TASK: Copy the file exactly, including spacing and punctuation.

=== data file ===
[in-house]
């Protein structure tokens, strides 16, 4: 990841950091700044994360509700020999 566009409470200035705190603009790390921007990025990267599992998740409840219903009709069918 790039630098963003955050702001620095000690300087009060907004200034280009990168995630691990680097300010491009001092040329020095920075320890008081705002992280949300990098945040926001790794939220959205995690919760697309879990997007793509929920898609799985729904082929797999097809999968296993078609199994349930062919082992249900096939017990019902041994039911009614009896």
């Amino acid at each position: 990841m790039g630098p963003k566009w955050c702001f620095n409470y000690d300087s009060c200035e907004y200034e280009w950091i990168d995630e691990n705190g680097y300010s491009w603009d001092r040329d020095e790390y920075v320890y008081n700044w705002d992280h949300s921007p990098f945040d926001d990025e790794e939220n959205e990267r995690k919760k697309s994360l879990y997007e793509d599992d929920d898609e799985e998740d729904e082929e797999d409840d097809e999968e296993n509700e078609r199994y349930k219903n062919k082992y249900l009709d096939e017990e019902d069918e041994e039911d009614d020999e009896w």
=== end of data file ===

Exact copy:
[in-house]
């Protein structure tokens, strides 16, 4: 990841950091700044994360509700020999 566009409470200035705190603009790390921007990025990267599992998740409840219903009709069918 790039630098963003955050702001620095000690300087009060907004200034280009990168995630691990680097300010491009001092040329020095920075320890008081705002992280949300990098945040926001790794939220959205995690919760697309879990997007793509929920898609799985729904082929797999097809999968296993078609199994349930062919082992249900096939017990019902041994039911009614009896």
């Amino acid at each position: 990841m790039g630098p963003k566009w955050c702001f620095n409470y000690d300087s009060c200035e907004y200034e280009w950091i990168d995630e691990n705190g680097y300010s491009w603009d001092r040329d020095e790390y920075v320890y008081n700044w705002d992280h949300s921007p990098f945040d926001d990025e790794e939220n959205e990267r995690k919760k697309s994360l879990y997007e793509d599992d929920d898609e799985e998740d729904e082929e797999d409840d097809e999968e296993n509700e078609r199994y349930k219903n062919k082992y249900l009709d096939e017990e019902d069918e041994e039911d009614d020999e009896w």